New York Jets

Jets vs. Dolphins: Examining Rex Ryan's Track Record vs. Rookie QBs

EAST RUTHERFORD, NJ - SEPTEMBER 09:  Head coach Rex Ryan of the New York Jets works on the sidelines during their season opener against the Buffalo Bills at MetLife Stadium on September 9, 2012 in East Rutherford, New Jersey.  (Photo by Jeff Zelevansky/Getty Images)
Jeff Zelevansky/Getty Images
Erik FrenzSenior Writer ISeptember 19, 2012

The New York Jets field one of the most vaunted pass defenses in the league, so it stands to reason that a matchup with a rookie quarterback should tilt the scales in favor of Gang Green.

Statistically, Rex Ryan's Jets defense has performed well against rookie quarterbacks, but not better than they've performed overall.

For purposes of this statistical endeavor, we'll count "rookie" quarterbacks as any quarterback who has yet to play 16 games in the NFL. That broadens the sample size a bit—the Jets have only faced two "true" rookie quarterbacks under Rex Ryan (Josh Freeman in '09 and Colt McCoy in '10).

Rookie quarterbacks have earned a 71.9 passer rating in six games. Since 2009, Rex Ryan's Jets defense averages a passer rating of 67.8 overall against other quarterbacks. The Jets are also 3-3 overall in those games.

Granted, a 71.9 defensive passer rating is still very solid; it's just not exactly as dominant as one might expect from the Jets defense against rookie quarterbacks.

Simply put, the Jets aren't necessarily a lock to give Dolphins quarterback Ryan Tannehill a tough outing. In fact, it has typically been more athletic quarterbacks like Chad Henne and Colt McCoy who have given the Jets defense the toughest time.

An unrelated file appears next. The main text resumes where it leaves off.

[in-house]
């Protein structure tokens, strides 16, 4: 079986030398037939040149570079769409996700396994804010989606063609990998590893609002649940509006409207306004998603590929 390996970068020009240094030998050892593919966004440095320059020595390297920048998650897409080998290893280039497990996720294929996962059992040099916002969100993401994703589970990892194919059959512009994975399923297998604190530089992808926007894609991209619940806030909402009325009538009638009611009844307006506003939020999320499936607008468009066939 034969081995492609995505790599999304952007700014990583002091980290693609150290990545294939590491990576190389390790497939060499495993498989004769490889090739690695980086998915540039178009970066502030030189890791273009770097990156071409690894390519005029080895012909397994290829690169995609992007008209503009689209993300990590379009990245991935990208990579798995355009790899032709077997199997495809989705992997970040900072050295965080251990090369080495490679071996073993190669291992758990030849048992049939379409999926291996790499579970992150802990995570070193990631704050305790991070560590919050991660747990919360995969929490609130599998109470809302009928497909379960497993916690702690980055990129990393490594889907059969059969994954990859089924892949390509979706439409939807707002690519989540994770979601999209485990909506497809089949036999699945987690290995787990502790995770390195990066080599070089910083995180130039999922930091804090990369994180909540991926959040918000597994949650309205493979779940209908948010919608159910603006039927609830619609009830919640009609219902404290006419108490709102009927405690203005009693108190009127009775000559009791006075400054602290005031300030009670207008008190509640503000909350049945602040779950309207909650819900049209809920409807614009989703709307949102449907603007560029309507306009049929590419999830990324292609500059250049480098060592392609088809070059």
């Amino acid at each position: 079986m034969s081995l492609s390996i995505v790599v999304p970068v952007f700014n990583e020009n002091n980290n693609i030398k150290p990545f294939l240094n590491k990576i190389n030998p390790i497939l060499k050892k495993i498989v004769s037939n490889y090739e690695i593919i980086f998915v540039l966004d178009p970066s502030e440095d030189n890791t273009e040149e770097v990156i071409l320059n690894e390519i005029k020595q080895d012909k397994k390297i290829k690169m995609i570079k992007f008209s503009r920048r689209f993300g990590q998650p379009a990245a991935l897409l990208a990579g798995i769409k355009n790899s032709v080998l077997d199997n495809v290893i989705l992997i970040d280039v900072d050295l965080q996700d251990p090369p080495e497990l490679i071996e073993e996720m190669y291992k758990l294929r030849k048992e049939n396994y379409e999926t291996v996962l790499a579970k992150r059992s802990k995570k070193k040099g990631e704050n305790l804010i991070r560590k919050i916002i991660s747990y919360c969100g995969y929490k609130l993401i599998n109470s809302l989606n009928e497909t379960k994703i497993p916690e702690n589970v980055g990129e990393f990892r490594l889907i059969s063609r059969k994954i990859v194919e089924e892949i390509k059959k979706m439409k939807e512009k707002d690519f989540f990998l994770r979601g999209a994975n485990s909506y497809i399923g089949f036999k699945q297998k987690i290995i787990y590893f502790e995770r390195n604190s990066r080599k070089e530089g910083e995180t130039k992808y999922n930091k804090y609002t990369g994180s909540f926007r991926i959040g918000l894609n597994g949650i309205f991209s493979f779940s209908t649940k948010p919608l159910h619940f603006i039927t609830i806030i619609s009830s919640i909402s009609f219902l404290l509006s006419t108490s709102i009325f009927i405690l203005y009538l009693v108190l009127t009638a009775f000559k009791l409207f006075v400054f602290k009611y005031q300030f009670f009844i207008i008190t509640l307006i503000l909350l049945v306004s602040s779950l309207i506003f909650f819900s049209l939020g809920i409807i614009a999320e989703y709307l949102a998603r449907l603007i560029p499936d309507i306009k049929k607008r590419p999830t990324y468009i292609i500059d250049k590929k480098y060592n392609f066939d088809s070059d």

Things will only get more interesting if Jets cornerback Darrelle Revis misses another game. The Jets were exposed on the back end a bit without him, with Steelers quarterback Ben Roethlisberger carving the Jets for their highest completion percentage ever under Rex Ryan.

Thankfully for the Jets, they aren't facing Roethlisberger, Mike Wallace, Antonio Brown and Heath Miller again; this time, they get Tannehill, Brian Hartline, Davone Bess and Anthony Fasano.

Tannehill is an athletic quarterback—and looking back at the list, some of the Jets' biggest struggles have been with athletic quarterbacks such as McCoy and Chad Henne—so the Jets need to find a way to get pressure in his face and bring him down. If the Dolphins roll Tannehill out a lot, the best bet would be to drop more men in coverage to clog the lanes where he'll be making reads.

But first and foremost, the Jets should focus on shutting down Reggie Bush. He is by far their best weapon on offense, and if the Dolphins are able to get him going, they'll force the Jets to play the run more than they might like.

And if the Dolphins get their play-action passing game going (and it appears that will be a big part of the game plan going forward), it could be a long day for the Jets defense.

 

Erik Frenz is the AFC East lead blogger for Bleacher Report. Be sure to follow Erik on Twitter and "like" the AFC East blog on Facebook to keep up with all the updates. Unless specified otherwise, all quotes are obtained firsthand.

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